Augusta National Golf Club Chairman Billy Payne was asked Wednesday, “Are you comfortable that someone (Donald Trump) so controversial is so associated with the game that you love and represent?”
Politics popped up in the new press building as a zit would appear on prom night. His reply changed the subject back to golf, just where it should be.
In her subsequent USA Today article Christine Brennan wrote, “Payne could muster none of the criticism he heaped on Tiger (Woods),” referring to Payne’s 2010 comments about Tiger’s well-documented problems. Her apparent dissatisfaction with Payne’s comments were reflected in her closing remark, “Such is life at the golf club that has changed a bit, but not that much.”
Augusta National and the Masters have changed dramatically in some respects but some traditions remain as constant as the admiration fans have for the hallowed grounds and revered tournament. The golf course has changed, but not that much. Daniel Wexler wrote in 2011 that it “retains roughly 90 percent of its original routing.”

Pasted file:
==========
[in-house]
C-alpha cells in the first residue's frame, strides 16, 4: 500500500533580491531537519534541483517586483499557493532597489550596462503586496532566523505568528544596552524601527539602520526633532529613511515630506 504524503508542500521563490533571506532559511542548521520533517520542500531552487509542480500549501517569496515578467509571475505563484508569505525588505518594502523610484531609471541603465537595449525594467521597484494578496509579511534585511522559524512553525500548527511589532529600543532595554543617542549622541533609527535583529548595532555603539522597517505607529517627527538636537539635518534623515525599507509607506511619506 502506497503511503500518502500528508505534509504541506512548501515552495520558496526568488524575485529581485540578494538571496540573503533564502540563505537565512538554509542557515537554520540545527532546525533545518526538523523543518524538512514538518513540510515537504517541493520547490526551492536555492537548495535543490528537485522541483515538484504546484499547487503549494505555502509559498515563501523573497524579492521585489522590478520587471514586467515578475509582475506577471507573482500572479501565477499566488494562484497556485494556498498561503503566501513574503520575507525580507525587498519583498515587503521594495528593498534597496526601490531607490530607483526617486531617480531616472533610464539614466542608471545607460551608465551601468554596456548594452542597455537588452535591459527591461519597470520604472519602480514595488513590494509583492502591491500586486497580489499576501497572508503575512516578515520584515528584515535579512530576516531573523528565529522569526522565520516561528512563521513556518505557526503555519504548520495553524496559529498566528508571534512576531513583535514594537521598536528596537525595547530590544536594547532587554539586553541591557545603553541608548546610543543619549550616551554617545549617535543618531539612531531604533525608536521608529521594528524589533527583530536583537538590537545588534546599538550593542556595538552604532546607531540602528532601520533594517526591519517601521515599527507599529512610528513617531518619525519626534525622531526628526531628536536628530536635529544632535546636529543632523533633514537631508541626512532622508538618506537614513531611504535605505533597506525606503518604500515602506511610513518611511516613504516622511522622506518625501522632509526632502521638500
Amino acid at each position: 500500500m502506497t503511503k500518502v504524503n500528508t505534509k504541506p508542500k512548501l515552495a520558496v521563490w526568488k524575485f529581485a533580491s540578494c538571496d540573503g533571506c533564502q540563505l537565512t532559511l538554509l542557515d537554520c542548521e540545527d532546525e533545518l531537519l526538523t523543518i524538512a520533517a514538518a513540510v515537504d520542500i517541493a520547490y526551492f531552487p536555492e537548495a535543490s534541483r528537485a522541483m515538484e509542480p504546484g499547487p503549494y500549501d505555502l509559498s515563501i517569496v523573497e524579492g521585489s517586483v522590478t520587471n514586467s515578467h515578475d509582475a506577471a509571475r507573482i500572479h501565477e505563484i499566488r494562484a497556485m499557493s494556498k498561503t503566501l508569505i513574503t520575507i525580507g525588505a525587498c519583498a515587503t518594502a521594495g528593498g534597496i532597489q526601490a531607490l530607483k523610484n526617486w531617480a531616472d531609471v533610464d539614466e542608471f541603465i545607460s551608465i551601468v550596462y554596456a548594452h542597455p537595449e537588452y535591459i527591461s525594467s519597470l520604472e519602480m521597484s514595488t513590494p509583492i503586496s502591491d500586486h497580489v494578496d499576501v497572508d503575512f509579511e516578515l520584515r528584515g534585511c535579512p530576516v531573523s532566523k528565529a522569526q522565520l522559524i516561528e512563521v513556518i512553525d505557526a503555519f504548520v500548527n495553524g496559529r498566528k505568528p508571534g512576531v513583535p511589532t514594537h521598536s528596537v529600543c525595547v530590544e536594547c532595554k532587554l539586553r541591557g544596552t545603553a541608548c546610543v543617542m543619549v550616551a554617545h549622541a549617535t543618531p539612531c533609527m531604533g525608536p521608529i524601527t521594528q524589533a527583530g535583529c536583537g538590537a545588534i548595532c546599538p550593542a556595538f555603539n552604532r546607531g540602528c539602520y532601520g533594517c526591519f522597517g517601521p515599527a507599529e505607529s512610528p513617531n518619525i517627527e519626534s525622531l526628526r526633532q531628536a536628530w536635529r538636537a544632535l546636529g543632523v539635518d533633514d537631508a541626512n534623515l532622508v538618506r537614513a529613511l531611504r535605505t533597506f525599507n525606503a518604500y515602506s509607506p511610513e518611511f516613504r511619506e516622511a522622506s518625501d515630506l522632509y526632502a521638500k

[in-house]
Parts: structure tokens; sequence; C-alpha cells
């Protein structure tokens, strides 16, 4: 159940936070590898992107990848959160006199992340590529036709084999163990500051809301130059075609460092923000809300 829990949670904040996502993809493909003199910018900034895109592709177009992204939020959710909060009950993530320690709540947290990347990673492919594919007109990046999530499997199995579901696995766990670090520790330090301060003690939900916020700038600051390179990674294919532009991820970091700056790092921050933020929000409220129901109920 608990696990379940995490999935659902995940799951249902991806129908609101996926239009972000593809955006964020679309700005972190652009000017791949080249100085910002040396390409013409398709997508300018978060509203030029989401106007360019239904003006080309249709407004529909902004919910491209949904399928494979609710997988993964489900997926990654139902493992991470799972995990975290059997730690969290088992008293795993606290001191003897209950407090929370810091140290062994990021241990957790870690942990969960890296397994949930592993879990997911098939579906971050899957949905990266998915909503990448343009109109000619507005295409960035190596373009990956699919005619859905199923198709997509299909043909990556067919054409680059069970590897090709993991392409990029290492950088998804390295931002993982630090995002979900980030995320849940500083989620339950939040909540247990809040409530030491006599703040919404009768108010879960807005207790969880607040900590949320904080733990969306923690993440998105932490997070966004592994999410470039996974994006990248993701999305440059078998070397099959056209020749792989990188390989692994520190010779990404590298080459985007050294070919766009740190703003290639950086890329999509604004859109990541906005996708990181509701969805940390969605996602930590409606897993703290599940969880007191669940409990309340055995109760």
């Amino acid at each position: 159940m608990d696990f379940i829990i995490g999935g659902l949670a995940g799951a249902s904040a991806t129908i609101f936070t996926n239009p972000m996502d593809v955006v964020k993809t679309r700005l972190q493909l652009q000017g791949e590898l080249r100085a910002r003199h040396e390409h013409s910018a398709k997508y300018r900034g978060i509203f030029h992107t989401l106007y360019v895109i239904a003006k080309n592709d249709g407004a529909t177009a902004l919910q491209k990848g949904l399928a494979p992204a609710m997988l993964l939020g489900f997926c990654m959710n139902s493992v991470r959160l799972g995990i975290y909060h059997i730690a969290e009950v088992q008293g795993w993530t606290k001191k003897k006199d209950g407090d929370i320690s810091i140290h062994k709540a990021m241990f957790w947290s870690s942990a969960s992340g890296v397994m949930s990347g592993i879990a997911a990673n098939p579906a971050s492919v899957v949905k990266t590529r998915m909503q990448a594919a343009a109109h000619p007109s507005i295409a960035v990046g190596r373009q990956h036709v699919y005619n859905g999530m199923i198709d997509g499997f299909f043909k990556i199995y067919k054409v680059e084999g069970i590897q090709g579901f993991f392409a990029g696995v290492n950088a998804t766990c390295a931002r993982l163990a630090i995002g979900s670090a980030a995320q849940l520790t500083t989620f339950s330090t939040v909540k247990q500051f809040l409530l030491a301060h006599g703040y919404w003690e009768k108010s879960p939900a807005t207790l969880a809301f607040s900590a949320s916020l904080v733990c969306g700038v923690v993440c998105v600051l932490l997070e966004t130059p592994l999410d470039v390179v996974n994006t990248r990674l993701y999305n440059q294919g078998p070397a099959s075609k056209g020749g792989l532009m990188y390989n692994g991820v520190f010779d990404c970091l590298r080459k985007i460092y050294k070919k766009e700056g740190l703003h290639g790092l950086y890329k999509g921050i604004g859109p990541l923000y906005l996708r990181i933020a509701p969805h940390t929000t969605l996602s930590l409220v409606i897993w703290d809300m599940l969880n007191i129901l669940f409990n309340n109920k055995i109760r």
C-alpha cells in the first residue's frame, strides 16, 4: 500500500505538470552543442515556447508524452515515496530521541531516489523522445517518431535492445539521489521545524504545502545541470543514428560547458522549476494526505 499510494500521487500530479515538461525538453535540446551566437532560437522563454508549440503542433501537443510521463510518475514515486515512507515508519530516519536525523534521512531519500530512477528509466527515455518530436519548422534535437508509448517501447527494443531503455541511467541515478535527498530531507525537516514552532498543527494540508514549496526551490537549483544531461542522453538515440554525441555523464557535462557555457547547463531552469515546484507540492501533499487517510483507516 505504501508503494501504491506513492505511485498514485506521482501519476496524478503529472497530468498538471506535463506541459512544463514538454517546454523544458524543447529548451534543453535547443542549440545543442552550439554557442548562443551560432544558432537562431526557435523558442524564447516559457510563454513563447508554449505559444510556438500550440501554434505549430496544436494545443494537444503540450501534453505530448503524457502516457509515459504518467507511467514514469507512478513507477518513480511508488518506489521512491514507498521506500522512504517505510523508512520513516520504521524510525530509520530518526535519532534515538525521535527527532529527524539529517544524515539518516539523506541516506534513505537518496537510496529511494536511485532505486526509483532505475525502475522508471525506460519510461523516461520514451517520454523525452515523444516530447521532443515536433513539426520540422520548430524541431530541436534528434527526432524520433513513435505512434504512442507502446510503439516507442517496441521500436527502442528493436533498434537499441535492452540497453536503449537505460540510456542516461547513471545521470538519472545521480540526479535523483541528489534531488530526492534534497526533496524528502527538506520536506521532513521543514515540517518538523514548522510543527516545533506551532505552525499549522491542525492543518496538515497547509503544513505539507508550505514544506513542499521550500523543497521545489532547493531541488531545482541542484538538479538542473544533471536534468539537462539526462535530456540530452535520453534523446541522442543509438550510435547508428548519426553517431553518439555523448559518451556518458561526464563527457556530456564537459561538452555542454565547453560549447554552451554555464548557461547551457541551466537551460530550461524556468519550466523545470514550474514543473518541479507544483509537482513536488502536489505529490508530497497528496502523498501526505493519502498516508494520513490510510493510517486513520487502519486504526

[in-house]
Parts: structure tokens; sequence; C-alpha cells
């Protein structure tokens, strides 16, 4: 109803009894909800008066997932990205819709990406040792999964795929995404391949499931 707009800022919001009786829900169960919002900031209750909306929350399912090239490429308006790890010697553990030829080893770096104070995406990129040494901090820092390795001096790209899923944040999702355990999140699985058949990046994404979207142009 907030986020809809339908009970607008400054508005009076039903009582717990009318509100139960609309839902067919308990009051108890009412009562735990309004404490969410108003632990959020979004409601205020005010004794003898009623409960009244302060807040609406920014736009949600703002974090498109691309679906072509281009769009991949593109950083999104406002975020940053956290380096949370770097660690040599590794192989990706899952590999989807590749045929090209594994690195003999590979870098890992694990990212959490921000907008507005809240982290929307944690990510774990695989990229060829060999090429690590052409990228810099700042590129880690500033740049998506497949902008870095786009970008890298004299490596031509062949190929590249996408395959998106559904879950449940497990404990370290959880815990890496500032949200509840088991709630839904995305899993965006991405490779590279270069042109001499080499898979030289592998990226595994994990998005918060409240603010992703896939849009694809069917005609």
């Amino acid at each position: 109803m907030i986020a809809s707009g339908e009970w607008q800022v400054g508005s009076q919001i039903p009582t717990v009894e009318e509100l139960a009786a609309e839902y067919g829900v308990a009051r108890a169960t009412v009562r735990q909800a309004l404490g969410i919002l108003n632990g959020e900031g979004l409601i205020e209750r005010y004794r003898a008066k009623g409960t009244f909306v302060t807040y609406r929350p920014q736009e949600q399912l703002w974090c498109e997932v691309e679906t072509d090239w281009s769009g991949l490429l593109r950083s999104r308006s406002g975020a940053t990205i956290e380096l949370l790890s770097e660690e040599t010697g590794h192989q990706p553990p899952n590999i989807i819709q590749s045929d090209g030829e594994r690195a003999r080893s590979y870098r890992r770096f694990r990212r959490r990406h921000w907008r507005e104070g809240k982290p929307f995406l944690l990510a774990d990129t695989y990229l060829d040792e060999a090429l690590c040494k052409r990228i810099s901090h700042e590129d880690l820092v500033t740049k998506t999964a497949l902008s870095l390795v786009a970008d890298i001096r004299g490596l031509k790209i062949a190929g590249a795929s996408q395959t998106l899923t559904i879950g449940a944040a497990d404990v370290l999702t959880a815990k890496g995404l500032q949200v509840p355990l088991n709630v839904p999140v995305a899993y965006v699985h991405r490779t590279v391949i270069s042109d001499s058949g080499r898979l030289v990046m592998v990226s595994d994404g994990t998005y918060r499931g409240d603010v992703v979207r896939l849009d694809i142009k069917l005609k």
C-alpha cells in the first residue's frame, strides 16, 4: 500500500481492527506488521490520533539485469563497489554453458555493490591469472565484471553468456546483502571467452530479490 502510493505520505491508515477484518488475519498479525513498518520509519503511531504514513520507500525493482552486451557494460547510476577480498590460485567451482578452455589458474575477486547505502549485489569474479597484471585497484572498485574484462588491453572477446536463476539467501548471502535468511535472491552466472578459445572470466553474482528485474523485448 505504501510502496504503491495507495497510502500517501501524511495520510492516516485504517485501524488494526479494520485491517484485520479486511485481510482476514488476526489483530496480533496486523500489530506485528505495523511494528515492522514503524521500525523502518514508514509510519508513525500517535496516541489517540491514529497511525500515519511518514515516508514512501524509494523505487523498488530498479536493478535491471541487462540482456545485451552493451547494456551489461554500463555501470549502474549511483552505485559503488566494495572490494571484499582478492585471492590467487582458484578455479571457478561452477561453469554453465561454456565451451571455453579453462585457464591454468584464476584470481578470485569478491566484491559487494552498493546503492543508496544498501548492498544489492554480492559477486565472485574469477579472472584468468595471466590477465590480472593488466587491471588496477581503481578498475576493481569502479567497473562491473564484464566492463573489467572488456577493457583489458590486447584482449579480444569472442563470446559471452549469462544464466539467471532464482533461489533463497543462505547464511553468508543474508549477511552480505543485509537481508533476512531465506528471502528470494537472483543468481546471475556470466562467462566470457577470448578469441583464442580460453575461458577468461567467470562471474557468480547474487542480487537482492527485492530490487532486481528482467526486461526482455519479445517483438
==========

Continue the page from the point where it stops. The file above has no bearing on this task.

Whether the course was its 1933 length of almost 6,700 yards or its current 7,400-plus yards, where metal and composite drivers conduct a symphony of birdies and eagles, it has not changed that much. Presidents playing golf at ANGC and the Eisenhower desk, we hope, will be the extent of the political atmosphere.
No tweets. No phones. Payne was asked about the prohibition on cell phones. Can you explain why you’re so adamant on that?
“I just don’t think it’s appropriate, and the noise is an irritation to not only players, the dialing, the conversation, it’s a distraction and that’s the way we’ve chosen to deal with it,” he said.
The Eisenhower Pine was replaced, a sign that change is inevitable, but Rae’s Creek, Ike’s Pond, the Hogan Bridge and the Crow’s Nest remind golf fans that The Masters and ANGC respect tradition and admire the game like no other. Politics during the tournament, not that much.
Yes, the club, the course and the tournament have changed a bit, but the dedication to perfection, not that much. As Payne so eloquently put it, “and while we don’t claim to always be right, or always be the best, we do claim to make the most sincere and significant effort possible to host one of the world’s preeminent sporting events.”